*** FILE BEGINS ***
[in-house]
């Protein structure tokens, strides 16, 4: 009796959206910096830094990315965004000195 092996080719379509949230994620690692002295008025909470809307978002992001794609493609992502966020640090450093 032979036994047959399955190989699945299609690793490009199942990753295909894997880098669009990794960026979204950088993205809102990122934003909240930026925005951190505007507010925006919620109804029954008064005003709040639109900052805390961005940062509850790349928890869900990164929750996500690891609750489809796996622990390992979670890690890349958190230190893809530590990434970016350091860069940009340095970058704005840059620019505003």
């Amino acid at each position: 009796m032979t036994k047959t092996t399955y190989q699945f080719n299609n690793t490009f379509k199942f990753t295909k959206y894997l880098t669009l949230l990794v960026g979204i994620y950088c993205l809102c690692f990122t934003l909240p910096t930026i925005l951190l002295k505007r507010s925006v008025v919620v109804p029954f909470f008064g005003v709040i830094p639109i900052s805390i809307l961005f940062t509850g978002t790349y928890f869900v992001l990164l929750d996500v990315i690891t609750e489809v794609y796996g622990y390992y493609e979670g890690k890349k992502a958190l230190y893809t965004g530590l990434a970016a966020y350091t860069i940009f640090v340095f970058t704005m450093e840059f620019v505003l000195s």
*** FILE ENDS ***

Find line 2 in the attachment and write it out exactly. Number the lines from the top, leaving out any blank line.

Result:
């Protein structure tokens, strides 16, 4: 009796959206910096830094990315965004000195 092996080719379509949230994620690692002295008025909470809307978002992001794609493609992502966020640090450093 032979036994047959399955190989699945299609690793490009199942990753295909894997880098669009990794960026979204950088993205809102990122934003909240930026925005951190505007507010925006919620109804029954008064005003709040639109900052805390961005940062509850790349928890869900990164929750996500690891609750489809796996622990390992979670890690890349958190230190893809530590990434970016350091860069940009340095970058704005840059620019505003």